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Dictionary of Christian Biography and Literature to the End of the Sixth Century/Amphilochius (2), bishop of Sida

< Dictionary of Christian Biography and Literature to the End of the Sixth Century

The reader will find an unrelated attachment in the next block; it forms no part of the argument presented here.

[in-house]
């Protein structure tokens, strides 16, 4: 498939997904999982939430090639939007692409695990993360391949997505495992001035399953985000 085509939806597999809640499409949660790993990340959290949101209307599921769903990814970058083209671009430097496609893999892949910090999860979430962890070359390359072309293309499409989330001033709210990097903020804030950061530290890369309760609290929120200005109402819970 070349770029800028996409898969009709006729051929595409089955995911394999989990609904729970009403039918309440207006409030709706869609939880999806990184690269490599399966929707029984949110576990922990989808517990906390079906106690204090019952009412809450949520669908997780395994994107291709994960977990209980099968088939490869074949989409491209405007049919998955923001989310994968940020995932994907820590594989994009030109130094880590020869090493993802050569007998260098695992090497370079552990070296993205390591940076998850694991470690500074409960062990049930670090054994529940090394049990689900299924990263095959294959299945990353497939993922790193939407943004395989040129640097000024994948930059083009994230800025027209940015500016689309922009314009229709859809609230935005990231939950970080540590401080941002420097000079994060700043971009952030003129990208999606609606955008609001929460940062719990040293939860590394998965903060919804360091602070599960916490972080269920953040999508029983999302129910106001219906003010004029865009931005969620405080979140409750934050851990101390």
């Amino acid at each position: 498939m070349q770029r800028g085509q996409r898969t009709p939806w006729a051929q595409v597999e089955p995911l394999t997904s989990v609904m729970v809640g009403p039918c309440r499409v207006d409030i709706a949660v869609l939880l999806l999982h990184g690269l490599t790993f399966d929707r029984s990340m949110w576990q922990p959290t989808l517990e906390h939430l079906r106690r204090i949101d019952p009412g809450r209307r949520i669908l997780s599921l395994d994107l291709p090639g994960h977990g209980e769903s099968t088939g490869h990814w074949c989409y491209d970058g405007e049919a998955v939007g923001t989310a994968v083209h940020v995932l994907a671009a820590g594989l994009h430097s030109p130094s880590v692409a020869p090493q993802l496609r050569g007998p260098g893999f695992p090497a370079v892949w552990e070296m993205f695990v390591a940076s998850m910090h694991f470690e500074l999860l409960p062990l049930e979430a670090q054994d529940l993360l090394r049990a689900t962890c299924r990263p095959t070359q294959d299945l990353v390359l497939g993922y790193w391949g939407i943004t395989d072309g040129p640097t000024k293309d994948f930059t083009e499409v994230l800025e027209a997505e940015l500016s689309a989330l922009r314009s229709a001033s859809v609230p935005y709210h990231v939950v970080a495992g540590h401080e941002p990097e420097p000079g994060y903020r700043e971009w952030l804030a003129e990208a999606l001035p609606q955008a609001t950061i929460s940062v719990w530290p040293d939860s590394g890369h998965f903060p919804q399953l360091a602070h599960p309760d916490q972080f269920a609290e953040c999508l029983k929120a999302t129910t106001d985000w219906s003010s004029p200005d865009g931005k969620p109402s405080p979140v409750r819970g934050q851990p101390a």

Amphilochius (2), bp. of Sida in Pamphylia. Like his more famous namesake of Iconium, he appears as an antagonist of the Messalians. He was urged, as one of the Pamphylian metropolitans, to take measures against them in encyclical letters written by two successive bps. of Constantinople, Atticus and Sisinnius (Phot. Bibl. 52), and seems to have prosecuted the matter with zeal. He brought forward the subject at the council of Ephesus (A.D. 431) in conjunction with Valerianus; and in consequence of their representations the council confirmed the decrees of former synods against these heretics (Labbe, Conc. iii. 1331 seq., ed. Coleti). At this same council we find him assenting to Cyril's letter, and subscribing in very strong language to the condemnation and deposition of Nestorius (ib. pp. 1012, 1046, 1077, 1133). His conduct, later, was marked by great vacillation, if not insincerity. It is sometimes stated that he was present at the "Robbers' Synod" (A.D. 449), and there committed himself to the policy of Dioscorus and the heresy of Eutyches (Le Quien, Oriens Christ. i. 998); but his name does not appear in the list of bishops assembled there (Labbe, Conc. iv. 889 seq.). At the council of Chalcedon, however (A.D. 451), he shewed great tenderness for Dioscorus, and here his career of tergiversation began. He tried to defer the second citation of Dioscorus (iv. 1260); and when after three citations Dioscorus did not appear, he consented to his condemnation, though with evident reluctance (iv. 1310, 1337). At a later session, too, he subscribed his assent to the epistle of pope Leo (iv. 1358, 1366); and we find his name also appended to the canons of the council (iv. 1715). Thus he committed himself fully to the principles of this council, and to the reversal of the proceedings of Latrocinium. But a few years later (A.D. 458) when the emperor Leo wrote to the bishops to elicit their opinions, Amphilochius stated, in reply, that, while he disapproved the appointment of Timotheus Aelurus, he did not acknowledge the authority of the council of Chalcedon (Evagr. H. E. ii. 10). Yet, as if this were not enough, we are told that he shortly afterwards assented and subscribed to its decrees (Eulogius in Phot. Bibl. 230).